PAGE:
Big news. The Arkansas Supreme Court today upheld the Court of Appeals ruling that the coal-fired power plant already under construction by American Electric Power's SWEPCO affiliate in Hempstead County hadn't been properly approved.
Here's some background. The court upheld the part of the lower court's finding that the PSC had failed to adequately assess need for the plant.
Here's today's unanimous opinion (link corrected) written by Chief Justice Jim Hannah. It remands for further hearings because of the PSC's decision to hear the question of need in a separate proceeding apart from the hearing to allow a construction permit and it says the public didn't have adequate opportunity to be heard. Justice Robert Brown, joined by a special justice, also said in a concurring opinion that environmental concerns hadn't been met.
It's worth remembering that Arkansas officialdom, from the PSC to the attorney general, hopped enthusiastically on board this power plant, which may be the last coal train out of the station as the rest of the world begins to consider the folly of burning still more coal to produce still more power. This is particularly questionable when the plant threatens natural resources. Wealthy hunting club members stood up to this express train, with help from environmental organizations.
The Sierra Club chimes in. (Link corrected.)
What next? Very good question. Construction continues at the site, a SWEPCO spokesman said. But by mid-afternoon, the company otherwise wasn't ready to go beyond this statement: "We are very dsappointed. We are reviewing the court's decision and evaluating our options."
A spokesman said the company had had prepared two news releases in expectation of a court ruling (good and bad), but apparently today's ruling made both inoperative.
The biggest question is whether the project can be restarted with a new review and who will pay for the $1 billion spent so far.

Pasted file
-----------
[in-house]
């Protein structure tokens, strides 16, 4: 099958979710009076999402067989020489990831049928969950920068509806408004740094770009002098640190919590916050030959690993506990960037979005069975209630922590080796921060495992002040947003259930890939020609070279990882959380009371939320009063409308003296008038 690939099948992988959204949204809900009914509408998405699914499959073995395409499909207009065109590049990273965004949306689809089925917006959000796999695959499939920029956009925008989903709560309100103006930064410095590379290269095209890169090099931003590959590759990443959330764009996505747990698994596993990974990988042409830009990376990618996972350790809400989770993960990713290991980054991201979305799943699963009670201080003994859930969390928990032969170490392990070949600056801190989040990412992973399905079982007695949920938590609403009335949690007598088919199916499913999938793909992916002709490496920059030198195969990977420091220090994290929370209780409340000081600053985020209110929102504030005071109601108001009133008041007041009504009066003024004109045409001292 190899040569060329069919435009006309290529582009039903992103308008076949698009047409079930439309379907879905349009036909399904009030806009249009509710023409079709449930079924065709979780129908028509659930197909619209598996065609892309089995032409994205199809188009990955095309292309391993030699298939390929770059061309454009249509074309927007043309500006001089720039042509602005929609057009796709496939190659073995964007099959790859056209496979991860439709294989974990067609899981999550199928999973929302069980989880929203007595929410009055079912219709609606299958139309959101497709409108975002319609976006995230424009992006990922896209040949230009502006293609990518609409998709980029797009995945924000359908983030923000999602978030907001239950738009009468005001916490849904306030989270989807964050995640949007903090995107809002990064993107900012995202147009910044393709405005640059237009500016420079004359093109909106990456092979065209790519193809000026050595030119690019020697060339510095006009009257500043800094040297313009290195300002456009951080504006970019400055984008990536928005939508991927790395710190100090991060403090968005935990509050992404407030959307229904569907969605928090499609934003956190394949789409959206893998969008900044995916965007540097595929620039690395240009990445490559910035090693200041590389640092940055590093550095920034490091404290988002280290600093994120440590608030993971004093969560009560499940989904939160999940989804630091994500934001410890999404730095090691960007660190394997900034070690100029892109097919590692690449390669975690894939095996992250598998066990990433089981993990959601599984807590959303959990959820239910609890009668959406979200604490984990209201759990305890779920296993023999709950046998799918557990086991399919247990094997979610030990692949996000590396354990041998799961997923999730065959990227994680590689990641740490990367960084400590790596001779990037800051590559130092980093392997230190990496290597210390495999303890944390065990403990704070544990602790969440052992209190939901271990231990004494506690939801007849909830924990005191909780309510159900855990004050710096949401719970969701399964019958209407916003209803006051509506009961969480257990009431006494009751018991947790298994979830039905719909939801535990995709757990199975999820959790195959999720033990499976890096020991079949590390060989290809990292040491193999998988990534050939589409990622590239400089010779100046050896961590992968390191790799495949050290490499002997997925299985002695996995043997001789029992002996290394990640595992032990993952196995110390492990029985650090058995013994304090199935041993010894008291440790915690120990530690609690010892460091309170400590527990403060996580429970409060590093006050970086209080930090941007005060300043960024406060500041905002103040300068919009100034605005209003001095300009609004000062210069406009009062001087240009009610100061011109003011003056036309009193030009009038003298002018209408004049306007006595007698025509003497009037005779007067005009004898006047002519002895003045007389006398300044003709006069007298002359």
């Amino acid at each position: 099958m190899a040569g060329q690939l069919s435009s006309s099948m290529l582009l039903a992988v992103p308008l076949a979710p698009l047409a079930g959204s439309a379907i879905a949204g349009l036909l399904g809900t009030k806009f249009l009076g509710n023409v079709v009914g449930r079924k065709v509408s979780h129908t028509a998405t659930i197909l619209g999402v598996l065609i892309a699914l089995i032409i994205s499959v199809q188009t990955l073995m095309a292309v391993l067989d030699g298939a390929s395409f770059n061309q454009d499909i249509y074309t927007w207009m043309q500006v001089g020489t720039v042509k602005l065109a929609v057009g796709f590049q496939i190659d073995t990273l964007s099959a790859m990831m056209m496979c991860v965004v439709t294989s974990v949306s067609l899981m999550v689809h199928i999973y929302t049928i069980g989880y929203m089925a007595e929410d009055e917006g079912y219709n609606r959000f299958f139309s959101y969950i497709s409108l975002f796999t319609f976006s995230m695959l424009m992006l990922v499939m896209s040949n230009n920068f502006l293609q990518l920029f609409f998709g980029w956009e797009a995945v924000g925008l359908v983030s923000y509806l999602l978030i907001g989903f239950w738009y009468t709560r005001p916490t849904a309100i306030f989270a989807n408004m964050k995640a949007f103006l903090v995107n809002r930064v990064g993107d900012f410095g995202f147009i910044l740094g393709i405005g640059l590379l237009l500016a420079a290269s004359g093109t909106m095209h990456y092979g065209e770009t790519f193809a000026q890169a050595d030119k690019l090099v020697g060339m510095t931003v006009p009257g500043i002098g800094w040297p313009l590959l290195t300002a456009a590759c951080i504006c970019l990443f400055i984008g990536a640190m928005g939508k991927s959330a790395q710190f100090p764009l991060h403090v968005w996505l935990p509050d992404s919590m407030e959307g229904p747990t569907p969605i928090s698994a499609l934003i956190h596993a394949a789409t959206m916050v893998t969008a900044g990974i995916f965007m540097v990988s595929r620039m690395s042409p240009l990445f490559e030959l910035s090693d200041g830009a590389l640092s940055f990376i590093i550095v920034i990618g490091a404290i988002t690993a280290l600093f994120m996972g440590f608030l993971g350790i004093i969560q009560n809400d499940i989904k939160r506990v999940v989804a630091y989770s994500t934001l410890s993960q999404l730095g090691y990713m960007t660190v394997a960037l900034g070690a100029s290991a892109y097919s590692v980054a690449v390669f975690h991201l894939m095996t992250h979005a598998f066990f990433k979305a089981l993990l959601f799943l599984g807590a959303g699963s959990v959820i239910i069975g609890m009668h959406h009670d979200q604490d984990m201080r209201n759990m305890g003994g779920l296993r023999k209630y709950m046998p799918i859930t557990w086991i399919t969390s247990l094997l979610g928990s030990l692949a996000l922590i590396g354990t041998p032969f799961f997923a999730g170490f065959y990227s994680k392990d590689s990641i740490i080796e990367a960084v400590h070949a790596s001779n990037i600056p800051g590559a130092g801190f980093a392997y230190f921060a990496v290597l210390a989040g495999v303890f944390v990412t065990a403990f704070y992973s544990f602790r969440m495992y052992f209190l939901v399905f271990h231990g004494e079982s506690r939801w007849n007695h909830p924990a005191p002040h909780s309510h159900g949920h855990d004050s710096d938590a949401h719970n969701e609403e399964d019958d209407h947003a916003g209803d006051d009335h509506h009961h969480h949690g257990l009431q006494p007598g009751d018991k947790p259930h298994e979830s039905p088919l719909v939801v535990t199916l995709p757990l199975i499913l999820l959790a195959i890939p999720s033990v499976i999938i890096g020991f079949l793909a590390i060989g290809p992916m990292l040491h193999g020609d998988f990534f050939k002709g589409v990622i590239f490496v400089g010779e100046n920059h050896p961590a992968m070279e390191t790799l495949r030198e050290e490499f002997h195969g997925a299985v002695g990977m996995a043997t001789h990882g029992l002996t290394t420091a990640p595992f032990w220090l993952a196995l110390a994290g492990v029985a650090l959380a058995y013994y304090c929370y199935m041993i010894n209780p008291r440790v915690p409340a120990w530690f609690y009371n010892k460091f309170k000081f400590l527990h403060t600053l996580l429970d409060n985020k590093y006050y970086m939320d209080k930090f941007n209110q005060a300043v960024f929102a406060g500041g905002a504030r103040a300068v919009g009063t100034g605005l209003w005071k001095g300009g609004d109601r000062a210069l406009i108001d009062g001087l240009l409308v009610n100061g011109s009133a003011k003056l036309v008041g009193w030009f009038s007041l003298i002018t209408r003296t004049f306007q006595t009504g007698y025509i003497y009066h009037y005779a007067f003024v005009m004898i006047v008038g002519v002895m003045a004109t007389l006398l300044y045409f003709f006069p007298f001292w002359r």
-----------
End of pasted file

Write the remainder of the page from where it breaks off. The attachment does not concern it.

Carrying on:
Ernest Dumas notes that the EPA has issued a final rule on greenhouse gases. Starting July 2011 new emitters of greenhouse gases exceeding 100,000 tons a year will have to get permits from the EPA. Turk will spew out 5 million tons. So unless SWEPCO can get PSC approval and get on-line in 14 months, it might have to obtain an EPA permit. That could be difficult. It could be a factor in SWEPCO's decision, he speculates.
UPDATE, a tiny bit more from SWEPCO and also comments from Attorney General Dustin McDaniel, who said the decision could reshape future utility regulatory law in the state:
SWEPCO is in the process of reviewing the Supreme Court decision. We are glad the Supreme Court agreed with the Commission’s use of separate proceedings for the plant and transmission lines. We are evaluating the decision as it pertains to the process of determining the need for additional generating capacity. There is an 18-day period for the Commission, the appellants or SWEPCO to request a rehearing. This is a complicated case and we continue to examine our options.
ATTORNEY GENERAL MCDANIEL RESPONDS
Attorney General Dustin McDaniel said of the decision, “This is a strong and very harsh rebuke.” He said it could reshape utility regulation by introducing a standard of evidence on need for construction beyond anything ever contemplated.
McDaniel’s office had taken the position that SWEPCO had demonstrated the need for additional generating power and that this was a lower-cost option, though “no one was enthusiastic about building a new coal plant.”
He said his office was taken aback by the court’s circulation of a draft opinion that didn’t include two final pages of the official opinion on the failure of the need procedure. “It’s huge news. We’ve never once seem them reverse for lack of substantial evidence. If there was something in the record where the administrative agency said the evidence was good enough, the appellate court would not inject its own judgment. In this case, there were volumes of evidence supporting need.”
McDaniel said the case could have an impact on a pending settlement of an Entergy rate case. “You have to wonder if any party appeals if we’ll have to meet a whole new standard of evidence.”
McDaniel said this decision takes the case back to its beginning. “If the volumes of evidence in the record don’t constitute substantial evidence, I don’t know how you’d ever meet substantial evidence.”
He said he’d oppose any effort by SWEPCO, should the plant not go forward, to recover the $1 billion spent so far from ratepayers. “I have long thought, wow, this is a really big gamble.”
He surmised, as many have, that SWEPCO’s expensive construction push might have been calculated to discourage a court from disapproving the project. Bad guess.
He doubted SWEPCO could continue with construction on its own without ratepayer support of a plant that would sell power wholesale around the country.